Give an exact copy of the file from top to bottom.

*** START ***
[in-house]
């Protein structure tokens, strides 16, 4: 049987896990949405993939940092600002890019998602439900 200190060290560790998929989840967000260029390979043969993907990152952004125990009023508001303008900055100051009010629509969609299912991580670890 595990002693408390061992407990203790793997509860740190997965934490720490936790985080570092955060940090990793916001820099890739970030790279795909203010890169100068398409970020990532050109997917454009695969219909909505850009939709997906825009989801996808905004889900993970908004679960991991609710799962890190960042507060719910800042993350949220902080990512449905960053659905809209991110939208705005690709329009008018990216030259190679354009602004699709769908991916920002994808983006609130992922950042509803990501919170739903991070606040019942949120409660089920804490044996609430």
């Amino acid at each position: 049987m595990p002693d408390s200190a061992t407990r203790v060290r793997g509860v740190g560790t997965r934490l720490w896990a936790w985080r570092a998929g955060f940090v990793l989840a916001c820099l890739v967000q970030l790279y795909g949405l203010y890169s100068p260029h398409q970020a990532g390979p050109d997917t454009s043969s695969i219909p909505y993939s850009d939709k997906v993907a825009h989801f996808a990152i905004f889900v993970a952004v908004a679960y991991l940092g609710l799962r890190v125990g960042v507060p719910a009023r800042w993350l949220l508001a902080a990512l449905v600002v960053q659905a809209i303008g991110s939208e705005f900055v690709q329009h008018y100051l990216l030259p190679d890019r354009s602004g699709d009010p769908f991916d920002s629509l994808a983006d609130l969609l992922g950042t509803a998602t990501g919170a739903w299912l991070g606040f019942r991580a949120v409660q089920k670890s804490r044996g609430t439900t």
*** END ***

[in-house]
């Protein structure tokens, strides 16, 4: 049987896990949405993939940092600002890019998602439900 200190060290560790998929989840967000260029390979043969993907990152952004125990009023508001303008900055100051009010629509969609299912991580670890 595990002693408390061992407990203790793997509860740190997965934490720490936790985080570092955060940090990793916001820099890739970030790279795909203010890169100068398409970020990532050109997917454009695969219909909505850009939709997906825009989801996808905004889900993970908004679960991991609710799962890190960042507060719910800042993350949220902080990512449905960053659905809209991110939208705005690709329009008018990216030259190679354009602004699709769908991916920002994808983006609130992922950042509803990501919170739903991070606040019942949120409660089920804490044996609430």
């Amino acid at each position: 049987m595990p002693d408390s200190a061992t407990r203790v060290r793997g509860v740190g560790t997965r934490l720490w896990a936790w985080r570092a998929g955060f940090v990793l989840a916001c820099l890739v967000q970030l790279y795909g949405l203010y890169s100068p260029h398409q970020a990532g390979p050109d997917t454009s043969s695969i219909p909505y993939s850009d939709k997906v993907a825009h989801f996808a990152i905004f889900v993970a952004v908004a679960y991991l940092g609710l799962r890190v125990g960042v507060p719910a009023r800042w993350l949220l508001a902080a990512l449905v600002v960053q659905a809209i303008g991110s939208e705005f900055v690709q329009h008018y100051l990216l030259p190679d890019r354009s602004g699709d009010p769908f991916d920002s629509l994808a983006d609130l969609l992922g950042t509803a998602t990501g919170a739903w299912l991070g606040f019942r991580a949120v409660q089920k670890s804490r044996g609430t439900t």